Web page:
Metropolitan News-Enterprise


Monday, October 22, 2001


Page 1


Judge Michael Kanner Says He Won’t Seek Reelection


By a MetNews Staff Writer


Los Angeles Superior Court Judge Michael Kanner, who won a hotly contested bid to hold on to his seat six years ago, won’t run for another term, the judge told the MetNews Friday.

After 21 years on the bench, the judge said, “I’m going soak in my jacuzzi for at least six months” before deciding on future plans.

Kanner’s term ends in January 2003. His decision not to run means there will be at least two open seats on the ballot next March, since Judge Michael Pirosh is retiring in January and has said he won’t file for reelection.

Kanner’s options within the law may be limited, he acknowledged.

Entering private practice at this stage in his career may not be practical, the former prosecutor said. And after a legal and judicial career devoted almost exclusively to criminal law, he commented, “I’m not sure mediation or being a rent-a-judge is really a viable option.”

He may consider some type of pro bono work, he said, in order to remain involved with the legal process.

“The law is something that can really sustain you,” he commented. “It keeps your mind agile.”

The jurist said he’d look back fondly on his career. “There have obviously been some valleys, but by and large it’s been a ball,” he said.

The obvious low point of Kanner’s career came in 1994, when he was publicly reproved by the Commission on Judicial Performance for adopting a policy of issuing no-bail bench warrants for all misdemeanor defendants who failed to appear before him in what was then the Alhambra Municipal Court.

The commission said the policy violated state law giving defendants a right to bail before conviction, absent an applicable exception, and constituted a “failure to exercise judicial discretion.”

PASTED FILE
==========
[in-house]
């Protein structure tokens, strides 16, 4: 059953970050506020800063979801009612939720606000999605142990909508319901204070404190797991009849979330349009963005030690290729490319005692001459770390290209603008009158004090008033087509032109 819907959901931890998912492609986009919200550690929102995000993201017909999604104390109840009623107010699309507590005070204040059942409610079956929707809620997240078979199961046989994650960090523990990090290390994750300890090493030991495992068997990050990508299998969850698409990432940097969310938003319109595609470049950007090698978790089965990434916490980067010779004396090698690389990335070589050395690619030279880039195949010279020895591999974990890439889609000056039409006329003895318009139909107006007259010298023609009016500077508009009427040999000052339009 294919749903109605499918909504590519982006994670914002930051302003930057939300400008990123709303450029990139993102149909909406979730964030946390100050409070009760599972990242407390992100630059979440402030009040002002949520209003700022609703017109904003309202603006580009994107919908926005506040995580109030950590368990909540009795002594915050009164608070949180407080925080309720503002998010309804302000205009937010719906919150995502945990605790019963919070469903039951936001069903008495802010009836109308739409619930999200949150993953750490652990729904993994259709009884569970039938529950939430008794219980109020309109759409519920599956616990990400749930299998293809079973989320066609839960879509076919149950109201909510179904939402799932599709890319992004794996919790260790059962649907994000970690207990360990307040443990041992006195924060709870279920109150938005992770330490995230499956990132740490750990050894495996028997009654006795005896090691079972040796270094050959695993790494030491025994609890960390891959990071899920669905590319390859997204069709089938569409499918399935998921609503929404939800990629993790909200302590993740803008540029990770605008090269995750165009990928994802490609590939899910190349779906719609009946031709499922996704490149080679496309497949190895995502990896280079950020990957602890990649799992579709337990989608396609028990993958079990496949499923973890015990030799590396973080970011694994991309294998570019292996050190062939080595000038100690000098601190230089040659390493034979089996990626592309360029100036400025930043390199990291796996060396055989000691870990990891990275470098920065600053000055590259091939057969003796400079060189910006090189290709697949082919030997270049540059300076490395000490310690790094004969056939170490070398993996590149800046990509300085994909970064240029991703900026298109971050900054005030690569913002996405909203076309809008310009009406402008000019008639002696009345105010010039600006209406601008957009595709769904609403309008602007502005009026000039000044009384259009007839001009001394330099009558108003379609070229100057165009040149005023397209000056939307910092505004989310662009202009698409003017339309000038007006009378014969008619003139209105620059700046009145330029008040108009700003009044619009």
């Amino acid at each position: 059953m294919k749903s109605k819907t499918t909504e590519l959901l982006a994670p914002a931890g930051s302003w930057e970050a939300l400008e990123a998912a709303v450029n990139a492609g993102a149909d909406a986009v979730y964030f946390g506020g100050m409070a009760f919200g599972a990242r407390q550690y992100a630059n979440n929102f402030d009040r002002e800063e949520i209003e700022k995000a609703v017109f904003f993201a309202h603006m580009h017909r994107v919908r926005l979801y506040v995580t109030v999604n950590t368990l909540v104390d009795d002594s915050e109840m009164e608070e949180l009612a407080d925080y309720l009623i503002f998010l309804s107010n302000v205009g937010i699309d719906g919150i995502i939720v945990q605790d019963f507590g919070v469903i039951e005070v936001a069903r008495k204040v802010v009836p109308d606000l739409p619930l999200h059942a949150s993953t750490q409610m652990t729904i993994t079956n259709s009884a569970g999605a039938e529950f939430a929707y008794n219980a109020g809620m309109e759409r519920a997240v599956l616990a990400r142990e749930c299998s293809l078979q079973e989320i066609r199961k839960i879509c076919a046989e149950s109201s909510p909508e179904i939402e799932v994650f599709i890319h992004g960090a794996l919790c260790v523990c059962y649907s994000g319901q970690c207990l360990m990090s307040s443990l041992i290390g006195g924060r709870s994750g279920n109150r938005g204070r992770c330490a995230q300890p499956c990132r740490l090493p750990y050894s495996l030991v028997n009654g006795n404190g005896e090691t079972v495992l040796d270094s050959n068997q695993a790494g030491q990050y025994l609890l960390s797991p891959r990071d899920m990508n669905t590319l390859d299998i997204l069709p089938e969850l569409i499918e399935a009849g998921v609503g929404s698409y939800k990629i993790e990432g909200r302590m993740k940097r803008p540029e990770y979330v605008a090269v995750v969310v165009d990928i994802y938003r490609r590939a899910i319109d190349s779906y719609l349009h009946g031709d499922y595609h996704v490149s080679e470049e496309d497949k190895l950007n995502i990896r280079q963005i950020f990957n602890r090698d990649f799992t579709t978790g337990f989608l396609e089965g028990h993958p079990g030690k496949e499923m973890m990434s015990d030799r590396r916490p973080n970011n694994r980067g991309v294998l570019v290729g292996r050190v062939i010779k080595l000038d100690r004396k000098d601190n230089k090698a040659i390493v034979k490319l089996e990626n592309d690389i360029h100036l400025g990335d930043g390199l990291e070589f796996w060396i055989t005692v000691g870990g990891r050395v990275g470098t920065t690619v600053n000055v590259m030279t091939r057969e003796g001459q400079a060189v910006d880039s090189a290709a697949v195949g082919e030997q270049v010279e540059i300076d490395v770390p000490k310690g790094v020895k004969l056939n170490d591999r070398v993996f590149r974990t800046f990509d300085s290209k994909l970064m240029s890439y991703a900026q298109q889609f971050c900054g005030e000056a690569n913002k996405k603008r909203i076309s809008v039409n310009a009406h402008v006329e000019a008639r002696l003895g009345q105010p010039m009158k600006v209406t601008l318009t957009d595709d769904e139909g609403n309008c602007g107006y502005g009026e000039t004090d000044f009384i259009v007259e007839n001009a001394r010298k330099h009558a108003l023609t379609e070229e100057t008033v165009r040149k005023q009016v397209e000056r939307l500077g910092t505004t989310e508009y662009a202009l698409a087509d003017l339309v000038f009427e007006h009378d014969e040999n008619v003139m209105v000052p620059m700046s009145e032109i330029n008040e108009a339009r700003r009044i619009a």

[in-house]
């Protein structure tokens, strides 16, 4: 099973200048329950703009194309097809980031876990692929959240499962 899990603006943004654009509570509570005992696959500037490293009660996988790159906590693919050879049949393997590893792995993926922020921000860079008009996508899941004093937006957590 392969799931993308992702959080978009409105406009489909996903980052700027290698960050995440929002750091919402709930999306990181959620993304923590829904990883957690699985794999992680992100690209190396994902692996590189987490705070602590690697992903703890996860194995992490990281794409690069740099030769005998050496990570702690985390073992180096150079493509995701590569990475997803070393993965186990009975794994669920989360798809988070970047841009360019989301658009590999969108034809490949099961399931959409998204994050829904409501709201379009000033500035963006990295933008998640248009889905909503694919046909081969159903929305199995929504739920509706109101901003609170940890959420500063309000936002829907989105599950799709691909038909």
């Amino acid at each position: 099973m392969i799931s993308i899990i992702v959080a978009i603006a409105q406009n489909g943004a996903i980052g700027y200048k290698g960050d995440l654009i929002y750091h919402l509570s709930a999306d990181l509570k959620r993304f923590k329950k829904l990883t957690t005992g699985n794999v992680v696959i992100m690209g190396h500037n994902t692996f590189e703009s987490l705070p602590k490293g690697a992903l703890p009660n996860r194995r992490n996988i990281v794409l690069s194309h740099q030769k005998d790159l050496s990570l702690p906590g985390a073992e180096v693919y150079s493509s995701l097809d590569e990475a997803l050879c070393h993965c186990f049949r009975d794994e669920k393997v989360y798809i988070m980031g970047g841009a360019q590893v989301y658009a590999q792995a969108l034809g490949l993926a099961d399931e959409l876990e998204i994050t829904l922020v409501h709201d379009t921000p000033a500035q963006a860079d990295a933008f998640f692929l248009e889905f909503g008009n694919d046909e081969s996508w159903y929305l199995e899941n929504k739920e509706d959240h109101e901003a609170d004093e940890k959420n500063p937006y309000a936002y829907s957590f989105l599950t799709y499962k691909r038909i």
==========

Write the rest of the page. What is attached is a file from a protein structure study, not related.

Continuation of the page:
Of particular concern to the commission was the fact that Kanner had issued a no-bail warrant for a man accused of a dog-license violation, an offense to which the judge later said the policy was not intended to apply.

The reproval figured heavily in the campaign of Dennis Orfirer, a Los Angeles attorney and former West Hollywood rent control hearing officer who filed a last-minute challenge to Kanner when he came up for reelection in 1996. Orfirer spent liberally and held Kanner—who had never faced an opponent before—to 55.7 percent of the vote.

The judge, who became a Los Angeles Superior Court judge in January of last year through unification, figured in another controversy when he took the unusual step of endorsing an attorney who was challenging another Alhambra jurist.

Kanner backed attorney Maria Vargas-Rodriguez in her challenge to Judge John Martinez in last year’s elections. The battle became a Superior Court contest when unification was approved after filing but before the election, but was run in the old Alhambra district.

Vargas-Rodriguez said Kanner and the court’s commissioner, Michael Duffy, persuaded her to run against Martinez. The challenger led Martinez in the primary, but the incumbent won the runoff.

Martinez and Judge Carlos Uranga, who backed his reelection, remain in the Alhambra courthouse. Kanner was transferred, first to the North Central District and then to the Criminal Courts Building, where he is currently hearing misdemeanors; Duffy is now in Monrovia.

Kanner, 54, joined the District Attorney’s Office after his graduation in 1969 from Southwestern University School of Law. He received a January 1983 “midnight” appointment by outgoing Gov. Jerry Brown.


Copyright 2001, Metropolitan News Company